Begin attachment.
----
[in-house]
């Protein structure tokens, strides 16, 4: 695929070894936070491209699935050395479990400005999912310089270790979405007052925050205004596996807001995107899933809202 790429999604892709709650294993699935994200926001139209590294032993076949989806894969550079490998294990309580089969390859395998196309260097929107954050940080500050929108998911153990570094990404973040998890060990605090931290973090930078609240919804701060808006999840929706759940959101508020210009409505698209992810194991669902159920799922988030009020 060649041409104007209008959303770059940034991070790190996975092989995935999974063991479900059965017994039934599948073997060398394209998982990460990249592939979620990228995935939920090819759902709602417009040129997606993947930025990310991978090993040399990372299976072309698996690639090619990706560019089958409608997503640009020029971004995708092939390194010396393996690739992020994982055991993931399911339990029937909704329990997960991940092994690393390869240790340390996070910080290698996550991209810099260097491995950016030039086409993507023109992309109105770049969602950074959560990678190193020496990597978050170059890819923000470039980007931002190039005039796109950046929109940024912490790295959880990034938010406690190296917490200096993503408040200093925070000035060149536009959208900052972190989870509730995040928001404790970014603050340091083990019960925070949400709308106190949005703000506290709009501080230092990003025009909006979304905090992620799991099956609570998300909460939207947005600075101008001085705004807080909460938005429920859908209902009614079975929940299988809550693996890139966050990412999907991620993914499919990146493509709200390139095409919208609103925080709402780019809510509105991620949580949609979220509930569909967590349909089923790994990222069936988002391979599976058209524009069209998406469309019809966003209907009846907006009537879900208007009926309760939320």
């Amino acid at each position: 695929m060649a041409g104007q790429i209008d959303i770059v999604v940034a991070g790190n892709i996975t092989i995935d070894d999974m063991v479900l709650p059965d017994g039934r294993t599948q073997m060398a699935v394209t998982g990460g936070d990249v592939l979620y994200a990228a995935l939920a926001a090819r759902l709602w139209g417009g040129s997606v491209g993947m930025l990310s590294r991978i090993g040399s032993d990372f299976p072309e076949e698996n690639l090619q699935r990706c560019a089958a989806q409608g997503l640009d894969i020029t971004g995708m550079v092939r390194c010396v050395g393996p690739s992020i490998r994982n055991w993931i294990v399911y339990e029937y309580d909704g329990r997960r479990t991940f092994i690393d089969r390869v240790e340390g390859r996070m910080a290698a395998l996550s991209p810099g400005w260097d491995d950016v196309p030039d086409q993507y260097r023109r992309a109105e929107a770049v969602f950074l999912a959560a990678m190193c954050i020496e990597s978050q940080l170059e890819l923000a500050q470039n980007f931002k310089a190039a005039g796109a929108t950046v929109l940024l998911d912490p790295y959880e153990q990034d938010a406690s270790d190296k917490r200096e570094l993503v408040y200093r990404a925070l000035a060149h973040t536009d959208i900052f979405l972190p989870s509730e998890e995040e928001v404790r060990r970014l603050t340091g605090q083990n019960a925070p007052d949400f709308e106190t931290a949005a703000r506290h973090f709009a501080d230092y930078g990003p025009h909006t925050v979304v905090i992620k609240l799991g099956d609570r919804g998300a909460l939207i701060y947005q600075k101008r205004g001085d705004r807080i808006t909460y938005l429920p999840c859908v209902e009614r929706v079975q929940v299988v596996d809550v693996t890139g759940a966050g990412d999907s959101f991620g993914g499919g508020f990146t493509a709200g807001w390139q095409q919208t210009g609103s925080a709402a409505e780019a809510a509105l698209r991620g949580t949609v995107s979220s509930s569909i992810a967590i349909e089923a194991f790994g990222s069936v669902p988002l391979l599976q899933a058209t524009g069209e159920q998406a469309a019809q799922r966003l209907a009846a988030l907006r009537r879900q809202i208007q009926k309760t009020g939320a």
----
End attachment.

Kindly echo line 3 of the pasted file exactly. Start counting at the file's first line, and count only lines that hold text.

């Amino acid at each position: 695929m060649a041409g104007q790429i209008d959303i770059v999604v940034a991070g790190n892709i996975t092989i995935d070894d999974m063991v479900l709650p059965d017994g039934r294993t599948q073997m060398a699935v394209t998982g990460g936070d990249v592939l979620y994200a990228a995935l939920a926001a090819r759902l709602w139209g417009g040129s997606v491209g993947m930025l990310s590294r991978i090993g040399s032993d990372f299976p072309e076949e698996n690639l090619q699935r990706c560019a089958a989806q409608g997503l640009d894969i020029t971004g995708m550079v092939r390194c010396v050395g393996p690739s992020i490998r994982n055991w993931i294990v399911y339990e029937y309580d909704g329990r997960r479990t991940f092994i690393d089969r390869v240790e340390g390859r996070m910080a290698a395998l996550s991209p810099g400005w260097d491995d950016v196309p030039d086409q993507y260097r023109r992309a109105e929107a770049v969602f950074l999912a959560a990678m190193c954050i020496e990597s978050q940080l170059e890819l923000a500050q470039n980007f931002k310089a190039a005039g796109a929108t950046v929109l940024l998911d912490p790295y959880e153990q990034d938010a406690s270790d190296k917490r200096e570094l993503v408040y200093r990404a925070l000035a060149h973040t536009d959208i900052f979405l972190p989870s509730e998890e995040e928001v404790r060990r970014l603050t340091g605090q083990n019960a925070p007052d949400f709308e106190t931290a949005a703000r506290h973090f709009a501080d230092y930078g990003p025009h909006t925050v979304v905090i992620k609240l799991g099956d609570r919804g998300a909460l939207i701060y947005q600075k101008r205004g001085d705004r807080i808006t909460y938005l429920p999840c859908v209902e009614r929706v079975q929940v299988v596996d809550v693996t890139g759940a966050g990412d999907s959101f991620g993914g499919g508020f990146t493509a709200g807001w390139q095409q919208t210009g609103s925080a709402a409505e780019a809510a509105l698209r991620g949580t949609v995107s979220s509930s569909i992810a967590i349909e089923a194991f790994g990222s069936v669902p988002l391979l599976q899933a058209t524009g069209e159920q998406a469309a019809q799922r966003l209907a009846a988030l907006r009537r879900q809202i208007q009926k309760t009020g939320a």